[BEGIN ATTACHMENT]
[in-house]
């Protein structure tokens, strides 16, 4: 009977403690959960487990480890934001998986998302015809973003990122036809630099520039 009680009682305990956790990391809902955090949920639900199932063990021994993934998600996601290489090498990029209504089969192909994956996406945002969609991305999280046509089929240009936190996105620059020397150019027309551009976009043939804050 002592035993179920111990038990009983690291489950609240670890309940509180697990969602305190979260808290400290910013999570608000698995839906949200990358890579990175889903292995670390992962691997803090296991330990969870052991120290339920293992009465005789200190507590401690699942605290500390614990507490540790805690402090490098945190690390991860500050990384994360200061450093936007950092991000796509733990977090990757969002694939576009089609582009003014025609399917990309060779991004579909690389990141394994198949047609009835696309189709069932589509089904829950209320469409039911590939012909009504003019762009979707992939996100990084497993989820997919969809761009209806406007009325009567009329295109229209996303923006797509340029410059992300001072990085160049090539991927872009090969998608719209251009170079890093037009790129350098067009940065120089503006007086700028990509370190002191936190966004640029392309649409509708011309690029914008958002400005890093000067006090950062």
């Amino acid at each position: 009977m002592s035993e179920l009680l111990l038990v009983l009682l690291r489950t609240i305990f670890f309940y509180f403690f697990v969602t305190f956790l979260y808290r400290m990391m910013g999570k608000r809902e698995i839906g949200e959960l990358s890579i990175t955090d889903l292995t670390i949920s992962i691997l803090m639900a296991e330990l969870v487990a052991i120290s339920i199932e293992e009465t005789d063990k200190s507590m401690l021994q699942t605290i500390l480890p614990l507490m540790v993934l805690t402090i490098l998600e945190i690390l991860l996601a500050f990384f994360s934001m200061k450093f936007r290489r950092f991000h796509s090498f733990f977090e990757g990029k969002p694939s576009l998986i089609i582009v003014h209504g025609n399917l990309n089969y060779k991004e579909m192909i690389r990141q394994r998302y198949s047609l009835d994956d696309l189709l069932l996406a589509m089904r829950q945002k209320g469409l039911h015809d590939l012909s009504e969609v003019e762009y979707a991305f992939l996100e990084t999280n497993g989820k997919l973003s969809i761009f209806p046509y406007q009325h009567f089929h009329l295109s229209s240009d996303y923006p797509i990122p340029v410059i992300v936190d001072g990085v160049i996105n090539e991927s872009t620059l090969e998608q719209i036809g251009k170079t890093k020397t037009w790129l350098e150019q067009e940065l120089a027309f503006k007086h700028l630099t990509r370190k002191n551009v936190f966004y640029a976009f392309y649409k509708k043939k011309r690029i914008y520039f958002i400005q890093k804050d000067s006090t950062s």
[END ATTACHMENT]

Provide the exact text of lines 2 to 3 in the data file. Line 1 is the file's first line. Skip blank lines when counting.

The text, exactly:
């Protein structure tokens, strides 16, 4: 009977403690959960487990480890934001998986998302015809973003990122036809630099520039 009680009682305990956790990391809902955090949920639900199932063990021994993934998600996601290489090498990029209504089969192909994956996406945002969609991305999280046509089929240009936190996105620059020397150019027309551009976009043939804050 002592035993179920111990038990009983690291489950609240670890309940509180697990969602305190979260808290400290910013999570608000698995839906949200990358890579990175889903292995670390992962691997803090296991330990969870052991120290339920293992009465005789200190507590401690699942605290500390614990507490540790805690402090490098945190690390991860500050990384994360200061450093936007950092991000796509733990977090990757969002694939576009089609582009003014025609399917990309060779991004579909690389990141394994198949047609009835696309189709069932589509089904829950209320469409039911590939012909009504003019762009979707992939996100990084497993989820997919969809761009209806406007009325009567009329295109229209996303923006797509340029410059992300001072990085160049090539991927872009090969998608719209251009170079890093037009790129350098067009940065120089503006007086700028990509370190002191936190966004640029392309649409509708011309690029914008958002400005890093000067006090950062």
């Amino acid at each position: 009977m002592s035993e179920l009680l111990l038990v009983l009682l690291r489950t609240i305990f670890f309940y509180f403690f697990v969602t305190f956790l979260y808290r400290m990391m910013g999570k608000r809902e698995i839906g949200e959960l990358s890579i990175t955090d889903l292995t670390i949920s992962i691997l803090m639900a296991e330990l969870v487990a052991i120290s339920i199932e293992e009465t005789d063990k200190s507590m401690l021994q699942t605290i500390l480890p614990l507490m540790v993934l805690t402090i490098l998600e945190i690390l991860l996601a500050f990384f994360s934001m200061k450093f936007r290489r950092f991000h796509s090498f733990f977090e990757g990029k969002p694939s576009l998986i089609i582009v003014h209504g025609n399917l990309n089969y060779k991004e579909m192909i690389r990141q394994r998302y198949s047609l009835d994956d696309l189709l069932l996406a589509m089904r829950q945002k209320g469409l039911h015809d590939l012909s009504e969609v003019e762009y979707a991305f992939l996100e990084t999280n497993g989820k997919l973003s969809i761009f209806p046509y406007q009325h009567f089929h009329l295109s229209s240009d996303y923006p797509i990122p340029v410059i992300v936190d001072g990085v160049i996105n090539e991927s872009t620059l090969e998608q719209i036809g251009k170079t890093k020397t037009w790129l350098e150019q067009e940065l120089a027309f503006k007086h700028l630099t990509r370190k002191n551009v936190f966004y640029a976009f392309y649409k509708k043939k011309r690029i914008y520039f958002i400005q890093k804050d000067s006090t950062s």